I am glad that I took a few days to see Arles. It was a peaceful, beautiful place. I saw the Amphitheater there, as well as the Cryptoporticos: vast underground structures which the Romans built to hold up the Forum, a tiny part of which is still visible above ground. I also saw the Van Gogh Bridge, a draw bridge which Van Gogh painted in the late 1800s, coincidentally located a couple hundred yards from my campsite. The highlight of my time there was Cinema. I saw three movies, all great experiences. I constantly feel starved for movies, and since my arrival in Europe have only seen six or seven. For me, this is not very many.
When I entered the famous cities of the French Riviera – Cannes, Nice, Monte Carlo (not actually in France) – they would have been spectacular if I had not come from a bicycle tour which had already involved thousands of kilometers along the Mediterranean. Seeing super yachts in front of ice rinks in front of hotels there just made me want to push, hard, for Italy, in order to see something different. Just as I was packing up my Casino brand lunch meats and bread that I had been eating, I spotted another bicycle tourist riding through the Plaza. I waved him over excitedly. Perhaps Monte Carlo wasn’t all bad.
It turns out that the tourist had been riding from China, on his way west to Portugal. Very similar to the reverse of my route, although he had gone through the central Asian countries of Kazakhstan, Kyrghistan, and Uzbekhistan. My tour does not have those countries on the itinerary. At least not presently. His name was Hikaru, and he was from Japan. He had a Blue Trek 7.3FX bicycle with Deuter and Mont Bell panniers as well as stickers of the flags from all of the countries he had visited stuck to his frame, all done very artistically. In the map case on his handlebar bag he had what looked like crossword puzzles, small comic pictures, and perhaps number puzzles. He also had a map, of Italy, inside the handlebar bag, out of sight. I gave him my map of France before we parted ways, as Monte Carlo is right at the border of Italy, but not before recording some video footage, and not before we shared a few stories of our adventures. It was a great encounter, and it always makes me happy to know that there are other bicycle tourists out there.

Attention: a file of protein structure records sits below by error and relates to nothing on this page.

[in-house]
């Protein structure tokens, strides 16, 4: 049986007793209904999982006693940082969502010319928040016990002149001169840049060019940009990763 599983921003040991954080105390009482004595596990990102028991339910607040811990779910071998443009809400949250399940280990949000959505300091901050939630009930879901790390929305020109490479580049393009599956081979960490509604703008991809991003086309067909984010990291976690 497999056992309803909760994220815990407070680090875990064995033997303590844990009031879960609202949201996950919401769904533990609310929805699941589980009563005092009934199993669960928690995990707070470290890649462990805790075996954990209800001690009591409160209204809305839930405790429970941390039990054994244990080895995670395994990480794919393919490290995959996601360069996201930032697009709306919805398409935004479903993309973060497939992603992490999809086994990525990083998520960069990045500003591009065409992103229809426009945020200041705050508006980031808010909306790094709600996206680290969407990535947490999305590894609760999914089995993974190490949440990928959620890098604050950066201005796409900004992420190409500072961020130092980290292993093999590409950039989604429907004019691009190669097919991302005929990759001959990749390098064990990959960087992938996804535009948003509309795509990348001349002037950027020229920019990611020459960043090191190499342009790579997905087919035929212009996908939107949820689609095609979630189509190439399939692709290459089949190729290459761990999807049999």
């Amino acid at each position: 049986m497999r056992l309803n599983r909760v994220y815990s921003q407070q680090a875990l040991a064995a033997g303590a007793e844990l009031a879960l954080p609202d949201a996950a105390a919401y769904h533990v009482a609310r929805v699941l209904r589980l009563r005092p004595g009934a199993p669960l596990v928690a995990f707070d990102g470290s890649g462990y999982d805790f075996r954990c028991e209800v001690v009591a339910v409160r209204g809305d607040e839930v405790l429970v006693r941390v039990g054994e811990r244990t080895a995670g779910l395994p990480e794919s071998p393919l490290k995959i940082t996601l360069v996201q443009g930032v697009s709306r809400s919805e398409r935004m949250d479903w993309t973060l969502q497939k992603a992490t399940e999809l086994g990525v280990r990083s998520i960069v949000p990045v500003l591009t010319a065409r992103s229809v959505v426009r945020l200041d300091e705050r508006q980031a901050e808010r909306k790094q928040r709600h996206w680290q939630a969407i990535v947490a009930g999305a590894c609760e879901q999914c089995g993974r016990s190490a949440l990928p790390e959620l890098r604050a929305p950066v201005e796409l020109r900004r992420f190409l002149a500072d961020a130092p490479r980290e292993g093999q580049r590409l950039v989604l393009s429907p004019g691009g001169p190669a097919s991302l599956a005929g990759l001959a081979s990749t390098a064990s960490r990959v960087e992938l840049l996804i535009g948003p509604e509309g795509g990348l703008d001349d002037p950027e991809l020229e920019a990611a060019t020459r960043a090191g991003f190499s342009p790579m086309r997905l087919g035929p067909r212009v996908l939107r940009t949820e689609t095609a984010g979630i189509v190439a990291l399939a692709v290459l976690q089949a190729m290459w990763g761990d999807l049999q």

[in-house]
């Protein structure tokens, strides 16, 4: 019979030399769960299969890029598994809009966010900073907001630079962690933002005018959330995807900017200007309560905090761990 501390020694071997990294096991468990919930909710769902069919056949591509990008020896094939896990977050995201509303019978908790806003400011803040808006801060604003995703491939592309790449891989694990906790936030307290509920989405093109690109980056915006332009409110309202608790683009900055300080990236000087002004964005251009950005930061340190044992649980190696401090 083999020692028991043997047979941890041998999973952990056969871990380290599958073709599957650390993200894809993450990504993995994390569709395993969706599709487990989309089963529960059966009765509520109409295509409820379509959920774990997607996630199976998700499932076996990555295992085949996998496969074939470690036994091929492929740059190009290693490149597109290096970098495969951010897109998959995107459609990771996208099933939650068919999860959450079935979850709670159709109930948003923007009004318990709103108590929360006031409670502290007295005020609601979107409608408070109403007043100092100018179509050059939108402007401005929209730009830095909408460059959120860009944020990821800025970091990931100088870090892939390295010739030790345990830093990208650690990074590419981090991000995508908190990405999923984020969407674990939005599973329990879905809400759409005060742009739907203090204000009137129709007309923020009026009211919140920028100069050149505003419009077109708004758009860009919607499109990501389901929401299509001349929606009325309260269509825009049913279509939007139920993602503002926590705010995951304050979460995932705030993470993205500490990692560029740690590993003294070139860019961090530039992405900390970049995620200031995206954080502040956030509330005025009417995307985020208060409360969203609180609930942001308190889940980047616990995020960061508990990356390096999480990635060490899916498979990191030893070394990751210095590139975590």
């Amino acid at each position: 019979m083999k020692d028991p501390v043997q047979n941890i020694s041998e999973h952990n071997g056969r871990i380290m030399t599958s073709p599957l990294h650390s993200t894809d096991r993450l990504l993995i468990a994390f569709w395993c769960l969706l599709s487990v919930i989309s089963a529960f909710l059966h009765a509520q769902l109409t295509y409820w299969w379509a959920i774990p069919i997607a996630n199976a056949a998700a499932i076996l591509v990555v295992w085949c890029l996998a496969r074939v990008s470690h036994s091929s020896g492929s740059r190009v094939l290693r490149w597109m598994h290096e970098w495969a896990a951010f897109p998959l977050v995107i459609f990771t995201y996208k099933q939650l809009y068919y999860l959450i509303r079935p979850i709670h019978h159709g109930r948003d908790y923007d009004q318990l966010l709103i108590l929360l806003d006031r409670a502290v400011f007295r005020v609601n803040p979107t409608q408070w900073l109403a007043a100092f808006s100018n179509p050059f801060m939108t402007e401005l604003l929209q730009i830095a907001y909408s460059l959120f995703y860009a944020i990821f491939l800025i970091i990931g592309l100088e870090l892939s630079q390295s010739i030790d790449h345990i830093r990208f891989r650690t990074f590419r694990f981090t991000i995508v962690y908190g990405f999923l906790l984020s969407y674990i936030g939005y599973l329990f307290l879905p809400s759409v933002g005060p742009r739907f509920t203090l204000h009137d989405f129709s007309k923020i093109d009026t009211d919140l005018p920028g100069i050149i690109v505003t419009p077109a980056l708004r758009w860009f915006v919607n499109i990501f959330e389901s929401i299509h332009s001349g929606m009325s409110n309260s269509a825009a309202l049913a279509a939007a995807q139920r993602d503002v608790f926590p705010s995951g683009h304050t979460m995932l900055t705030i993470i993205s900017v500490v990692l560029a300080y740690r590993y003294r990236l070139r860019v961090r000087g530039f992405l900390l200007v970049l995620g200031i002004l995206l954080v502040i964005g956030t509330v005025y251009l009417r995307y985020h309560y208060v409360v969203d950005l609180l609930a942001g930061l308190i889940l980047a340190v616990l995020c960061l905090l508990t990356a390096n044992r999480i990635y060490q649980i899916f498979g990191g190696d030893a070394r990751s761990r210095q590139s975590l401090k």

I am now writing from a campground just across the border en route to San Remo. Truth be told, I would love to break free from the coast for an inland route. There is only so much spectacular coastline that I can take! I fear that an inland route might freeze me solid once again as was the case in Spain. So I stick to the coast for the time being until the time comes when I must choose, which will come very soon. All of my gear seems to be holding up fairly well, and I am constantly wonder about which pieces of gear will make it all the way around, which pieces will get replaced, etc. The panniers seem to be in a constant state of repair, although I am optimistic that soon they will finally start to just hold up. The drive train is beginning to wear out, although I think that I will just let it go until the whole thing needs to be replaced. The bike now has a pair of $10 plastic pedals on it because one of the Egg Beaters fell apart. The cost was 10 Euros for the $10 pedals, and it also cost the left crank arm – a brand new Ultegra arm at the start of the tour – half of its threads as I watched an Italian mechanic with a USAF jacket force a pedal halfway in when it was cross threaded. Fortunately I stopped him there and saved the remaining threads. It will probably need a helicoil at some point soon. I watched him do some other horrible things to the bike too. It was a painful experience. I rolled the dice on a shop full of Huffies and paid the price. I cannot write any more about it. And I cannot answer questions, so please do not ask, just imagine.
So, for those of you who are feeling a bit down after this somewhat negative update, I say: suck it up. Positive updates will be back again soon. I am in Italy now, and am excited, once again, to see what a new country has to offer. What’s more, I speak no Italian. This should be exciting. If it weren’t, what would I be doing out here?